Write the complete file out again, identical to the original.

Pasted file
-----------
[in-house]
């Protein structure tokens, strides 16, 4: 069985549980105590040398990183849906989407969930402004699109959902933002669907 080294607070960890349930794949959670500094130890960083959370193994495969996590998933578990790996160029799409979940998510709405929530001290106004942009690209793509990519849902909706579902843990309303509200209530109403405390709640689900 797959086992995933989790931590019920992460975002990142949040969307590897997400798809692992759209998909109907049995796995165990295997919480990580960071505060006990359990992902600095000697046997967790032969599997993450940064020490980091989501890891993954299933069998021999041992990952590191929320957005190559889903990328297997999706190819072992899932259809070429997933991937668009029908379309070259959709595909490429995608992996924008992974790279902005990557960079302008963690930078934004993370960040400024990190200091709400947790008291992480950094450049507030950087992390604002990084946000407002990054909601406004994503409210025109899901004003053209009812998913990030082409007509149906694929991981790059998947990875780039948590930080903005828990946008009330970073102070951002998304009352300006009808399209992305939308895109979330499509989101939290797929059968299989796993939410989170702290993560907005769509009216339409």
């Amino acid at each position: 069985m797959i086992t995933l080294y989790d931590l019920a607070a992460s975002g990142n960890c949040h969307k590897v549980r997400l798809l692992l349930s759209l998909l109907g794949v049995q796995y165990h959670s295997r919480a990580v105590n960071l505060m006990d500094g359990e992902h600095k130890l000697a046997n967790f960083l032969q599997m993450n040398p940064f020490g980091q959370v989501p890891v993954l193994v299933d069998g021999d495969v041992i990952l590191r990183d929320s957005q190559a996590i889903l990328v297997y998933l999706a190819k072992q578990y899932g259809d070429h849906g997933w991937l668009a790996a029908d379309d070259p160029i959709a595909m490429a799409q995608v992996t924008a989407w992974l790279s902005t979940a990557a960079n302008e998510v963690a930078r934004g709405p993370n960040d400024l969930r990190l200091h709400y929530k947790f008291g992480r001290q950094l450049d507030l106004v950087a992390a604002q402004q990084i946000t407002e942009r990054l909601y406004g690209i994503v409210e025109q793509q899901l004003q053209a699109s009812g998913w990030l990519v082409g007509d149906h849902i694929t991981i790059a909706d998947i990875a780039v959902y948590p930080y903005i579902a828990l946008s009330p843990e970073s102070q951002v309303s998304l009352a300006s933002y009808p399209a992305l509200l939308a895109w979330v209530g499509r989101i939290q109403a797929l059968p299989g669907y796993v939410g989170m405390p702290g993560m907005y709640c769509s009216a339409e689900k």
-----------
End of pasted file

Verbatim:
[in-house]
């Protein structure tokens, strides 16, 4: 069985549980105590040398990183849906989407969930402004699109959902933002669907 080294607070960890349930794949959670500094130890960083959370193994495969996590998933578990790996160029799409979940998510709405929530001290106004942009690209793509990519849902909706579902843990309303509200209530109403405390709640689900 797959086992995933989790931590019920992460975002990142949040969307590897997400798809692992759209998909109907049995796995165990295997919480990580960071505060006990359990992902600095000697046997967790032969599997993450940064020490980091989501890891993954299933069998021999041992990952590191929320957005190559889903990328297997999706190819072992899932259809070429997933991937668009029908379309070259959709595909490429995608992996924008992974790279902005990557960079302008963690930078934004993370960040400024990190200091709400947790008291992480950094450049507030950087992390604002990084946000407002990054909601406004994503409210025109899901004003053209009812998913990030082409007509149906694929991981790059998947990875780039948590930080903005828990946008009330970073102070951002998304009352300006009808399209992305939308895109979330499509989101939290797929059968299989796993939410989170702290993560907005769509009216339409």
């Amino acid at each position: 069985m797959i086992t995933l080294y989790d931590l019920a607070a992460s975002g990142n960890c949040h969307k590897v549980r997400l798809l692992l349930s759209l998909l109907g794949v049995q796995y165990h959670s295997r919480a990580v105590n960071l505060m006990d500094g359990e992902h600095k130890l000697a046997n967790f960083l032969q599997m993450n040398p940064f020490g980091q959370v989501p890891v993954l193994v299933d069998g021999d495969v041992i990952l590191r990183d929320s957005q190559a996590i889903l990328v297997y998933l999706a190819k072992q578990y899932g259809d070429h849906g997933w991937l668009a790996a029908d379309d070259p160029i959709a595909m490429a799409q995608v992996t924008a989407w992974l790279s902005t979940a990557a960079n302008e998510v963690a930078r934004g709405p993370n960040d400024l969930r990190l200091h709400y929530k947790f008291g992480r001290q950094l450049d507030l106004v950087a992390a604002q402004q990084i946000t407002e942009r990054l909601y406004g690209i994503v409210e025109q793509q899901l004003q053209a699109s009812g998913w990030l990519v082409g007509d149906h849902i694929t991981i790059a909706d998947i990875a780039v959902y948590p930080y903005i579902a828990l946008s009330p843990e970073s102070q951002v309303s998304l009352a300006s933002y009808p399209a992305l509200l939308a895109w979330v209530g499509r989101i939290q109403a797929l059968p299989g669907y796993v939410g989170m405390p702290g993560m907005y709640c769509s009216a339409e689900k």